David Hicks, 55, said he had been sleeping in his car for months after a relationship ended. He’d also stayed at the Sunday Breakfast Mission in Wilmington and spent days at drop-in centers. He’s battled addiction and has health problems, too, including chronic obstructive pulmonary disease.

“Unfortunately, this is not my first rodeo,’’ he said.

Hicks learned about the Hope Center last month when he overheard some women talking about the converted hotel as he ate breakfast at a McDonald’s restaurant.

“I inquired what they were talking about, where’s the place at?” Hicks told WHYY, saying he was astonished that it was the hotel once owned by Delaware Park casino, where his mom worked.

It took Hicks a few weeks to get approved. Now that he’s here, he said he’s been able to navigate some red tape to resolve financial barriers to getting his own place, hopefully soon.

“Now I will be able to provide for myself,’’ Hicks said. “I just needed a stepping stone. Thank God this was available.”

Hicks left to meet with case manager Tim Keeler, but first stopped to gaze around the towering atrium.

“This is a good deal man, for somebody striving to do something with themselves. I never dreamed of being in this, right here. This is beautiful,” he said.

‘Great starting point to get back on my feet’

Diana Bramlett and her 16-year-old daughter Adrienne Paoletti brought their two lizards, adult Zillah and baby Alpha, to the lobby, along with Sweet Potato, their peach-hued guinea pig.

The two have been without a permanent home since July, when they moved out of Bramlett’s mother’s house after a dispute. Bramlett, a restaurant manager who lost her job when the pandemic hit, stayed at hotels and motels for a while, and even camped out in the greater New Castle-area until the weather turned cold.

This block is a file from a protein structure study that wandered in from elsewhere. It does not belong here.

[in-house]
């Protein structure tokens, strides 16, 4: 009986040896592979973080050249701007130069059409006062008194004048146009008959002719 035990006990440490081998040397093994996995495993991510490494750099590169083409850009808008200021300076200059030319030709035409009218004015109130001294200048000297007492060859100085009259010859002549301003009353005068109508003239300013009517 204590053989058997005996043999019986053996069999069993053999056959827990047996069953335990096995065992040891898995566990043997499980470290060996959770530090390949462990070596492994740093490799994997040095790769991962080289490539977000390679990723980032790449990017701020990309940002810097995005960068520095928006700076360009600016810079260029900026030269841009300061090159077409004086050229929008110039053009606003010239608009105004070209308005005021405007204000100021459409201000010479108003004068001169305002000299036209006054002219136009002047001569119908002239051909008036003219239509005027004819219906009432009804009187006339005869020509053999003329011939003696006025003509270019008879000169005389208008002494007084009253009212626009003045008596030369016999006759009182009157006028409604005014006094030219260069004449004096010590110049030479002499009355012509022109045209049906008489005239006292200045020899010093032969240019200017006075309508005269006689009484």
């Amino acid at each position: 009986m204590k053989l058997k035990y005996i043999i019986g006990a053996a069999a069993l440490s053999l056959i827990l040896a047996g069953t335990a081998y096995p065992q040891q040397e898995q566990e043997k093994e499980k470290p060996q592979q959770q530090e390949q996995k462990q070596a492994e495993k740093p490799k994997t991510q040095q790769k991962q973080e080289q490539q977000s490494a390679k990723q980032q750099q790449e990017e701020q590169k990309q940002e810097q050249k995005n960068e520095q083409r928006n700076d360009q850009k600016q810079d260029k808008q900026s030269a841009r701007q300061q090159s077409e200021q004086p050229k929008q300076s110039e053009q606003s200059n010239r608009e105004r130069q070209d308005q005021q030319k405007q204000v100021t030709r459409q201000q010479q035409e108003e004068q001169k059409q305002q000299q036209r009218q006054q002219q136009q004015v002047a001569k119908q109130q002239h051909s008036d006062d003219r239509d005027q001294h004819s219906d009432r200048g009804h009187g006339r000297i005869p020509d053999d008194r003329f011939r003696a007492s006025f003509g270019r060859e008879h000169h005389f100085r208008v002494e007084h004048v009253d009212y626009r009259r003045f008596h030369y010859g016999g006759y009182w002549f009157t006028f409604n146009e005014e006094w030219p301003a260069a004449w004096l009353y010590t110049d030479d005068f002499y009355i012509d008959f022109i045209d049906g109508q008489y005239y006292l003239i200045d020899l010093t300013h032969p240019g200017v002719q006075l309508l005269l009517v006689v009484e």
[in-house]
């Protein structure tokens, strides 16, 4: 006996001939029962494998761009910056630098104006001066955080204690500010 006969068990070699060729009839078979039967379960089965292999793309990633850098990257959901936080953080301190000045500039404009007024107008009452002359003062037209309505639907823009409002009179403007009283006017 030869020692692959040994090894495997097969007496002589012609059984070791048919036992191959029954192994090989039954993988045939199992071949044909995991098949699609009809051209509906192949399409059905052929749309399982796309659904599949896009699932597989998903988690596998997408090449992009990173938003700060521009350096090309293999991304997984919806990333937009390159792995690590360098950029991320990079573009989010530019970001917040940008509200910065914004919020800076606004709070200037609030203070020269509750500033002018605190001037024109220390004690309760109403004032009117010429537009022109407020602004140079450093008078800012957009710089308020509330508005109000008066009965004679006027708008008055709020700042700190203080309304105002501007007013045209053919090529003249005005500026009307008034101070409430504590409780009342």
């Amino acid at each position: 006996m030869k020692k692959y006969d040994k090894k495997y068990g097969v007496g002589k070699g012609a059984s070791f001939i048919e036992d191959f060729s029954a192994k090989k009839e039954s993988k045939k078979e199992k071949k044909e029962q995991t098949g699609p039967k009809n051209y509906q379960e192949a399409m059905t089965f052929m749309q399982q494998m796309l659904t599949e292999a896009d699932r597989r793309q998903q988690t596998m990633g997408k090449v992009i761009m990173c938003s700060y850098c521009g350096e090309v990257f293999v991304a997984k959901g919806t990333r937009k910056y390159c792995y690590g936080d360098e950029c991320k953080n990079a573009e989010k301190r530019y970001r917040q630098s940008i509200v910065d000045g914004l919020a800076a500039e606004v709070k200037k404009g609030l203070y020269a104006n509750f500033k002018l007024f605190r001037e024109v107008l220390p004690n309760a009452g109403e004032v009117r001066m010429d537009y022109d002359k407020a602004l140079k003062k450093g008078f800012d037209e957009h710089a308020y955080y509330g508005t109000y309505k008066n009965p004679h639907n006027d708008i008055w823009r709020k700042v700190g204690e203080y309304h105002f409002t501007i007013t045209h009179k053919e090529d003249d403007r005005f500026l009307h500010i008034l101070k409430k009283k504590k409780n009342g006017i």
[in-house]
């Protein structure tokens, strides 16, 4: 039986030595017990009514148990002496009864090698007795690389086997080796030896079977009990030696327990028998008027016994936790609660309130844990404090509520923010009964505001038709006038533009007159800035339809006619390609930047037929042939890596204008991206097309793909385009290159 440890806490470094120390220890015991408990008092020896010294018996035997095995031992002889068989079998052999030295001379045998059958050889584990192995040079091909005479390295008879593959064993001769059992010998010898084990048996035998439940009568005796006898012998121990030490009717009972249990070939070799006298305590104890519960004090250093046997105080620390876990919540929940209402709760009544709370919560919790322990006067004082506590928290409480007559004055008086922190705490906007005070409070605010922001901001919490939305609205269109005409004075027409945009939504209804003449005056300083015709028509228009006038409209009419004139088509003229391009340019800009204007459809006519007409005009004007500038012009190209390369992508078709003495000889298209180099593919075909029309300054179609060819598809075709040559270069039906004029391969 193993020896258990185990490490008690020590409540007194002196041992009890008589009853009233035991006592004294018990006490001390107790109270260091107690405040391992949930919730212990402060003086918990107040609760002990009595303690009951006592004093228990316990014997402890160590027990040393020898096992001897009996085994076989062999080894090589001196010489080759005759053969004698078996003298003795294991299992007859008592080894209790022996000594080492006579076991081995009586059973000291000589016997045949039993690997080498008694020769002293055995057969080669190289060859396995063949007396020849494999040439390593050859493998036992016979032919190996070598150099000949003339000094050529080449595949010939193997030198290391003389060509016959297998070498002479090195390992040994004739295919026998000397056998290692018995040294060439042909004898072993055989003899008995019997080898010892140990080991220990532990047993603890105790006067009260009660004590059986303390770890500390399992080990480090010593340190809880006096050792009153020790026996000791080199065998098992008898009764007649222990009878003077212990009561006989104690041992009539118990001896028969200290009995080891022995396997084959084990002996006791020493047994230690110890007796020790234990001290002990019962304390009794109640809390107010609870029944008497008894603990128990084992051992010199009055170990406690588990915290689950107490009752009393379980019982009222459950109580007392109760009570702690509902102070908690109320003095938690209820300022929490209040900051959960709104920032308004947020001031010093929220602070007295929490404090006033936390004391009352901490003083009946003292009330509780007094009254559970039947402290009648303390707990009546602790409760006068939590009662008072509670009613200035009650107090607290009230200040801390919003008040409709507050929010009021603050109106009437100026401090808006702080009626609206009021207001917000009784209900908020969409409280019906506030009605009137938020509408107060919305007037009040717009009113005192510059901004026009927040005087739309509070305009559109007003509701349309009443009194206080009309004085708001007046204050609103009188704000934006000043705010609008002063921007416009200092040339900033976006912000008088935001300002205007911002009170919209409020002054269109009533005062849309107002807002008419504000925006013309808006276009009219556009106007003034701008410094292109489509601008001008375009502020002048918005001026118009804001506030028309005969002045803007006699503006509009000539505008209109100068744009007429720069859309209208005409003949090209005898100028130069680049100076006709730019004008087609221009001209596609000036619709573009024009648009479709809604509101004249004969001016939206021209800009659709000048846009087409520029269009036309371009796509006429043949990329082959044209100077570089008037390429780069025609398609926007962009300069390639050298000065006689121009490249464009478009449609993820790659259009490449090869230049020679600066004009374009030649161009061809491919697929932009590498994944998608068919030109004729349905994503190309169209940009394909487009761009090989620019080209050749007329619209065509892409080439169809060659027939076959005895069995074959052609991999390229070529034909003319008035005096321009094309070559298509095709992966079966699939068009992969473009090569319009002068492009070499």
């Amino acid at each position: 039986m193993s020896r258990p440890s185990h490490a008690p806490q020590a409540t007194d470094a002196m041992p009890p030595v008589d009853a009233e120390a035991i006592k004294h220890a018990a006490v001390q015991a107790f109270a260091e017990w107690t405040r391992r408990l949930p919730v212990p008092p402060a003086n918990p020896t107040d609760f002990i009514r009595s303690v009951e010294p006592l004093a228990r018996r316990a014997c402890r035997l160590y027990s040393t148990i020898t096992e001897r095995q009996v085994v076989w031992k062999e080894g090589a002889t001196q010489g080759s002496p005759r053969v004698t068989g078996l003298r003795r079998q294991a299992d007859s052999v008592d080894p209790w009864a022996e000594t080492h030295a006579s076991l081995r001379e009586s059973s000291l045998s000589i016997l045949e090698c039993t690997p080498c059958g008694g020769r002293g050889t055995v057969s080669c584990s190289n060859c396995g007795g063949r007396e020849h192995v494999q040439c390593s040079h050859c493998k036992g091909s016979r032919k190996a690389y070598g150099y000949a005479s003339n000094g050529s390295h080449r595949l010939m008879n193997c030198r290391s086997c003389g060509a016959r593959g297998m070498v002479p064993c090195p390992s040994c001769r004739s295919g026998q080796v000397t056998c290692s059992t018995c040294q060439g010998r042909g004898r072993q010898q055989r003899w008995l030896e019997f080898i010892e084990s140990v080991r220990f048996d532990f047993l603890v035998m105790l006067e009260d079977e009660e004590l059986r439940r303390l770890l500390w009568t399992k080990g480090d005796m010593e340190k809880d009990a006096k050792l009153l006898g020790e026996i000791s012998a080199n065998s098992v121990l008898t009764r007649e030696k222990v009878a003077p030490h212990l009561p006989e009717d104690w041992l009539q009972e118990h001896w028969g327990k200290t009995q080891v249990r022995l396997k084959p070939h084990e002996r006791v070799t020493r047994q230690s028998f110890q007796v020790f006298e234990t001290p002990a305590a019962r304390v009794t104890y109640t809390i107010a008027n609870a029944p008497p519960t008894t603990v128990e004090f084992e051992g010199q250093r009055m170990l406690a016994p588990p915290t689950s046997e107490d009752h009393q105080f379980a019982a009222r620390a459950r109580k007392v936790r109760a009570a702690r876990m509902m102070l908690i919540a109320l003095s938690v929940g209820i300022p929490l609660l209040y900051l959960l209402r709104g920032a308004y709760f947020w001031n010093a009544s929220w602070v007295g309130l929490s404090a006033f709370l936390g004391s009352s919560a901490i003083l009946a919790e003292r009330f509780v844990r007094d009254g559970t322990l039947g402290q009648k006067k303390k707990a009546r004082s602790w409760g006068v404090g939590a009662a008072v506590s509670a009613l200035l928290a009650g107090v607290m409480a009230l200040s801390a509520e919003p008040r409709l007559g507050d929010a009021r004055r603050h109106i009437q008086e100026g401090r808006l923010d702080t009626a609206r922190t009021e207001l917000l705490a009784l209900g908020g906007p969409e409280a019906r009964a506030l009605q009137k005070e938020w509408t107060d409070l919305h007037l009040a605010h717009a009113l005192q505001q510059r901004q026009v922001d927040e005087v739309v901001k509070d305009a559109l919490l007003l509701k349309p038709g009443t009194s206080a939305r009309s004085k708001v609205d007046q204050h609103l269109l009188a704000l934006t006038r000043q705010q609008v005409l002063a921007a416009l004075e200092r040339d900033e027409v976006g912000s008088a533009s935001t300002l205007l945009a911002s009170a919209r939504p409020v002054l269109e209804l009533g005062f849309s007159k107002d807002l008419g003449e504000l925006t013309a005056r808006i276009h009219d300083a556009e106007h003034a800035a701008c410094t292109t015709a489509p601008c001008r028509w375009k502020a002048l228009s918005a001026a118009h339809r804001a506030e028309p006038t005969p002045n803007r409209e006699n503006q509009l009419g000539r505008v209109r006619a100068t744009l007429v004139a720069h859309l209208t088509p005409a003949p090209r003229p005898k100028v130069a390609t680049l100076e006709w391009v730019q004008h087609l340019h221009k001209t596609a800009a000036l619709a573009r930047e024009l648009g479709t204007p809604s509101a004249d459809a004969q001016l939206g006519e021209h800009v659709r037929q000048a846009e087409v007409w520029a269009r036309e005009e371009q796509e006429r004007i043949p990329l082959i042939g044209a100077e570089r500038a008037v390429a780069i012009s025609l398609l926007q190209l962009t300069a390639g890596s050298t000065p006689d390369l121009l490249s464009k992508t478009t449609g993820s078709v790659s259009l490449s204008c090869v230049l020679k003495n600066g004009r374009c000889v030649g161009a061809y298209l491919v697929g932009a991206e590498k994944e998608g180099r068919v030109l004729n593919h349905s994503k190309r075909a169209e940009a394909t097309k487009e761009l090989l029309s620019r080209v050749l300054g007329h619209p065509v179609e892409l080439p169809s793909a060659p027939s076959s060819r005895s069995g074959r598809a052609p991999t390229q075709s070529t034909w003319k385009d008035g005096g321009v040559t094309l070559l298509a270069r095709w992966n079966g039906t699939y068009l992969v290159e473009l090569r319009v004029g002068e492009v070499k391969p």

Bramlett said shelter life “is not normally this nice,’’ adding that she found herself without shelter about seven years ago when her heroin addiction was out of control. “Homeless shelters are very open and everyone is crowded together. This is a great starting point to get back on my feet.”

Diana Bramlett (right) and her daughter Adrienne with their blind guinea pig Sweet Potato and two bearded dragon lizards, adult Zillah and the baby, Alpha. (Cris Barrish/WHYY)

She heard about the Hope Center from traditional and social media. And when the winter weather came, they trekked to a state service center and an employee got them a room.

“It’s really got good intentions,’’ she said, adding that she’s grateful for the Hope Center while also offering suggestions to the staff to help make it easier for tenants to navigate the process.

“When I first got in, I didn’t know there were different resources,’’ she said. “They did explain it briefly, they go over it, but with your mind spinning from everything going on, I think in the first couple of days it would have been helpful if someone said, ‘Hey look, why don’t you come sign up for this.’”

She finally was able to meet up with Keeler, who is working to help her get into permanent housing as well as a Chromebook for her daughter so she can resume her junior year of high school.

A woman named Melissa spoke with WHYY while her one-year-old daughter Vivienne peeked out from behind a blanket while tucked into her stroller. Melissa, who said she suffers from anxiety that can lead to angry outbursts, did not want to give her last name to protect her privacy.

But she lauded the Hope Center and its work, saying she’s already making progress in finding housing and hopes to get a job in the educational system. She has doctor’s appointments pending.

“This is awesome,’’ Melissa said. “Every time I come down and need something it’s very fast. I understand they are very busy but they always have time for each client, so I like that a lot.”